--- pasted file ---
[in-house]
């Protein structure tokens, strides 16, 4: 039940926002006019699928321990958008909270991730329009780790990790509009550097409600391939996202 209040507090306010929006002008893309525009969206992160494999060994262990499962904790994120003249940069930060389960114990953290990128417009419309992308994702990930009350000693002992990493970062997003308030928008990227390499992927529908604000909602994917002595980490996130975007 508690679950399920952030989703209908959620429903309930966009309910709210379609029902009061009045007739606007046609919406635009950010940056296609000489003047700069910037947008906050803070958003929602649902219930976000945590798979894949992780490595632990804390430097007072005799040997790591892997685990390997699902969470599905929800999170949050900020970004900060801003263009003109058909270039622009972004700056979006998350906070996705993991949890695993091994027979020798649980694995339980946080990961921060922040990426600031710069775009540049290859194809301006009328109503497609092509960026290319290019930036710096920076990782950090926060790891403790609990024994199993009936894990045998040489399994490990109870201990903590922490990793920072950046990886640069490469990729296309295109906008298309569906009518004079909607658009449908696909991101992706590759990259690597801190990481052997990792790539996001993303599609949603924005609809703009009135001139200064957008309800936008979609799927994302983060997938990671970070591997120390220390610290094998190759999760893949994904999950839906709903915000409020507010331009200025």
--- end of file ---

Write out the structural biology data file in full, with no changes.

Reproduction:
[in-house]
């Protein structure tokens, strides 16, 4: 039940926002006019699928321990958008909270991730329009780790990790509009550097409600391939996202 209040507090306010929006002008893309525009969206992160494999060994262990499962904790994120003249940069930060389960114990953290990128417009419309992308994702990930009350000693002992990493970062997003308030928008990227390499992927529908604000909602994917002595980490996130975007 508690679950399920952030989703209908959620429903309930966009309910709210379609029902009061009045007739606007046609919406635009950010940056296609000489003047700069910037947008906050803070958003929602649902219930976000945590798979894949992780490595632990804390430097007072005799040997790591892997685990390997699902969470599905929800999170949050900020970004900060801003263009003109058909270039622009972004700056979006998350906070996705993991949890695993091994027979020798649980694995339980946080990961921060922040990426600031710069775009540049290859194809301006009328109503497609092509960026290319290019930036710096920076990782950090926060790891403790609990024994199993009936894990045998040489399994490990109870201990903590922490990793920072950046990886640069490469990729296309295109906008298309569906009518004079909607658009449908696909991101992706590759990259690597801190990481052997990792790539996001993303599609949603924005609809703009009135001139200064957008309800936008979609799927994302983060997938990671970070591997120390220390610290094998190759999760893949994904999950839906709903915000409020507010331009200025």